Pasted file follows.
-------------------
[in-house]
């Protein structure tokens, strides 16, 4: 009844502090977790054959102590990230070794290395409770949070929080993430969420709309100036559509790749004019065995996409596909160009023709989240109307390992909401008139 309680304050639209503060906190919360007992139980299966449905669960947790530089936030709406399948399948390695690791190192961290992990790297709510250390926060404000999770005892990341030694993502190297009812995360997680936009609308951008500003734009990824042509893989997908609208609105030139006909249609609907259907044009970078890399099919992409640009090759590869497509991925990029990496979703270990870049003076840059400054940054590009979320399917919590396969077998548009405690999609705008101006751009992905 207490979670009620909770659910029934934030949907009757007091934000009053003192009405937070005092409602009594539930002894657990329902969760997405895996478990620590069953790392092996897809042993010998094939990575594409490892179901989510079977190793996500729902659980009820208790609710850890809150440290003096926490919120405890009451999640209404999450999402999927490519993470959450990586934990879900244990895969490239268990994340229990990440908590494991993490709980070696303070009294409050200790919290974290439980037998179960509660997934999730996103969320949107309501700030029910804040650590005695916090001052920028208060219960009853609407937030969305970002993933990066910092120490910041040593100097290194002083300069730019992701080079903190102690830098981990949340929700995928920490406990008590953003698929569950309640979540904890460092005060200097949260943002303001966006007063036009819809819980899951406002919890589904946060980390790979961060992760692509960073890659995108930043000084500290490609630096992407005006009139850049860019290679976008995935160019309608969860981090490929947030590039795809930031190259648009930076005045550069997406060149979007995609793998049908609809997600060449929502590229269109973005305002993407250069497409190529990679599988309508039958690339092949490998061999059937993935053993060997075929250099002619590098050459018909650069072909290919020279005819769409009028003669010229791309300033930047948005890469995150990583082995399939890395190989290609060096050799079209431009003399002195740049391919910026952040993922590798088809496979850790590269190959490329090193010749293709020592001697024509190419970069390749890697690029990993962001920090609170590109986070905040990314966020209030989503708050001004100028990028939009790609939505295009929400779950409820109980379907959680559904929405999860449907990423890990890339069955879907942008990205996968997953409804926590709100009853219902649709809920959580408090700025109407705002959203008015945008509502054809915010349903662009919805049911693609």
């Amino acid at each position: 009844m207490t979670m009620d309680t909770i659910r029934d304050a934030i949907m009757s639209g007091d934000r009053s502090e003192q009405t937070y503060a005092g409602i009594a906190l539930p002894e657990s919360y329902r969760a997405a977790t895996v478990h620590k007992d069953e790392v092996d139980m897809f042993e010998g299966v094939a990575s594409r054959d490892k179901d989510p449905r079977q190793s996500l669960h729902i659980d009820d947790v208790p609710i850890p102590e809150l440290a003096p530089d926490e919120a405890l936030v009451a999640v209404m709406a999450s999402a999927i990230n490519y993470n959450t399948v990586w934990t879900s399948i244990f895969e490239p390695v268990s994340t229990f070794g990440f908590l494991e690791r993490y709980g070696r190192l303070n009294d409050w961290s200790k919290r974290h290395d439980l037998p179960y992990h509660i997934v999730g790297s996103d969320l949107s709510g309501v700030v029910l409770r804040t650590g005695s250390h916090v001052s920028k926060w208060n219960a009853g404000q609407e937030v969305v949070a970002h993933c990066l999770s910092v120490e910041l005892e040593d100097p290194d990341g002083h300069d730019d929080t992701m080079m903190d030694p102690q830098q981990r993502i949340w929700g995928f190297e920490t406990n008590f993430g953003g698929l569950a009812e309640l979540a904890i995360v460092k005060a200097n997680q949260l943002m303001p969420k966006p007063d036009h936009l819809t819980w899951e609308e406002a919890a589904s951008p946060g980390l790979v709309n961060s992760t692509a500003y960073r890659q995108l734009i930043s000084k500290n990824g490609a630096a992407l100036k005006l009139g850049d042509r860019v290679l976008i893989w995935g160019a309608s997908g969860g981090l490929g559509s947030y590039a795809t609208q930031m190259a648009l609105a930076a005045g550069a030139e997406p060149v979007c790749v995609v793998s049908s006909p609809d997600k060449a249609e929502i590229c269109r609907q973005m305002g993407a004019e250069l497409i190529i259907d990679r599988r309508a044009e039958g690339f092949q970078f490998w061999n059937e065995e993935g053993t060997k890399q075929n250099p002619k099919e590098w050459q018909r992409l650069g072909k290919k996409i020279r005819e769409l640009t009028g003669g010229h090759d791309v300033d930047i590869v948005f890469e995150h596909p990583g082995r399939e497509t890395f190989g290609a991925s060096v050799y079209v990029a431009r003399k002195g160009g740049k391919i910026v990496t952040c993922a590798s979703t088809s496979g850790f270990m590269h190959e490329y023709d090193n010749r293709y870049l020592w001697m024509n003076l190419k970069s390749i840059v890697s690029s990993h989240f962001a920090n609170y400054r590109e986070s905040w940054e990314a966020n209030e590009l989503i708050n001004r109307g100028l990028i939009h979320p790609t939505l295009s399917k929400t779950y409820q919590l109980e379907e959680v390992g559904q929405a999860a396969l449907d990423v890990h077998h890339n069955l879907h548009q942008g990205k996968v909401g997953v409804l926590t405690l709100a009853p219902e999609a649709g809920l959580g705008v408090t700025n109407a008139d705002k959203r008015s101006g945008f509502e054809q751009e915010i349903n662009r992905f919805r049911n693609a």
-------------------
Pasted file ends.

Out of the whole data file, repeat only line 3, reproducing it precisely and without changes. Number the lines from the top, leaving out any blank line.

């Amino acid at each position: 009844m207490t979670m009620d309680t909770i659910r029934d304050a934030i949907m009757s639209g007091d934000r009053s502090e003192q009405t937070y503060a005092g409602i009594a906190l539930p002894e657990s919360y329902r969760a997405a977790t895996v478990h620590k007992d069953e790392v092996d139980m897809f042993e010998g299966v094939a990575s594409r054959d490892k179901d989510p449905r079977q190793s996500l669960h729902i659980d009820d947790v208790p609710i850890p102590e809150l440290a003096p530089d926490e919120a405890l936030v009451a999640v209404m709406a999450s999402a999927i990230n490519y993470n959450t399948v990586w934990t879900s399948i244990f895969e490239p390695v268990s994340t229990f070794g990440f908590l494991e690791r993490y709980g070696r190192l303070n009294d409050w961290s200790k919290r974290h290395d439980l037998p179960y992990h509660i997934v999730g790297s996103d969320l949107s709510g309501v700030v029910l409770r804040t650590g005695s250390h916090v001052s920028k926060w208060n219960a009853g404000q609407e937030v969305v949070a970002h993933c990066l999770s910092v120490e910041l005892e040593d100097p290194d990341g002083h300069d730019d929080t992701m080079m903190d030694p102690q830098q981990r993502i949340w929700g995928f190297e920490t406990n008590f993430g953003g698929l569950a009812e309640l979540a904890i995360v460092k005060a200097n997680q949260l943002m303001p969420k966006p007063d036009h936009l819809t819980w899951e609308e406002a919890a589904s951008p946060g980390l790979v709309n961060s992760t692509a500003y960073r890659q995108l734009i930043s000084k500290n990824g490609a630096a992407l100036k005006l009139g850049d042509r860019v290679l976008i893989w995935g160019a309608s997908g969860g981090l490929g559509s947030y590039a795809t609208q930031m190259a648009l609105a930076a005045g550069a030139e997406p060149v979007c790749v995609v793998s049908s006909p609809d997600k060449a249609e929502i590229c269109r609907q973005m305002g993407a004019e250069l497409i190529i259907d990679r599988r309508a044009e039958g690339f092949q970078f490998w061999n059937e065995e993935g053993t060997k890399q075929n250099p002619k099919e590098w050459q018909r992409l650069g072909k290919k996409i020279r005819e769409l640009t009028g003669g010229h090759d791309v300033d930047i590869v948005f890469e995150h596909p990583g082995r399939e497509t890395f190989g290609a991925s060096v050799y079209v990029a431009r003399k002195g160009g740049k391919i910026v990496t952040c993922a590798s979703t088809s496979g850790f270990m590269h190959e490329y023709d090193n010749r293709y870049l020592w001697m024509n003076l190419k970069s390749i840059v890697s690029s990993h989240f962001a920090n609170y400054r590109e986070s905040w940054e990314a966020n209030e590009l989503i708050n001004r109307g100028l990028i939009h979320p790609t939505l295009s399917k929400t779950y409820q919590l109980e379907e959680v390992g559904q929405a999860a396969l449907d990423v890990h077998h890339n069955l879907h548009q942008g990205k996968v909401g997953v409804l926590t405690l709100a009853p219902e999609a649709g809920l959580g705008v408090t700025n109407a008139d705002k959203r008015s101006g945008f509502e054809q751009e915010i349903n662009r992905f919805r049911n693609a």